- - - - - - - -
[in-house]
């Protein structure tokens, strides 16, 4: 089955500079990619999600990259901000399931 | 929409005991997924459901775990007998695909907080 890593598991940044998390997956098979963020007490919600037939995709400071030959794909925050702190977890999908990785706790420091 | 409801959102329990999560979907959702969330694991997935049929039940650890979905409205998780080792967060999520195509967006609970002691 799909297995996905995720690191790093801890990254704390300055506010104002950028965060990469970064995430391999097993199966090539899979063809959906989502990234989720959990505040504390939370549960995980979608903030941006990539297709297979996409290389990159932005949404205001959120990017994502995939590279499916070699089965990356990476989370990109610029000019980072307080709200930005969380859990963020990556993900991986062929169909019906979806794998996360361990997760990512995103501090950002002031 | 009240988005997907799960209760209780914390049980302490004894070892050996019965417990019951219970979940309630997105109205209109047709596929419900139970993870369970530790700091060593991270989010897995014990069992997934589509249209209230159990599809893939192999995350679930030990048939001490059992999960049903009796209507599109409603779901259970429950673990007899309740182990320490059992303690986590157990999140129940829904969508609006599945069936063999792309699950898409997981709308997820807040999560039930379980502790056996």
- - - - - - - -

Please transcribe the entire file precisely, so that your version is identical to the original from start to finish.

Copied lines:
[in-house]
């Protein structure tokens, strides 16, 4: 089955500079990619999600990259901000399931 | 929409005991997924459901775990007998695909907080 890593598991940044998390997956098979963020007490919600037939995709400071030959794909925050702190977890999908990785706790420091 | 409801959102329990999560979907959702969330694991997935049929039940650890979905409205998780080792967060999520195509967006609970002691 799909297995996905995720690191790093801890990254704390300055506010104002950028965060990469970064995430391999097993199966090539899979063809959906989502990234989720959990505040504390939370549960995980979608903030941006990539297709297979996409290389990159932005949404205001959120990017994502995939590279499916070699089965990356990476989370990109610029000019980072307080709200930005969380859990963020990556993900991986062929169909019906979806794998996360361990997760990512995103501090950002002031 | 009240988005997907799960209760209780914390049980302490004894070892050996019965417990019951219970979940309630997105109205209109047709596929419900139970993870369970530790700091060593991270989010897995014990069992997934589509249209209230159990599809893939192999995350679930030990048939001490059992999960049903009796209507599109409603779901259970429950673990007899309740182990320490059992303690986590157990999140129940829904969508609006599945069936063999792309699950898409997981709308997820807040999560039930379980502790056996």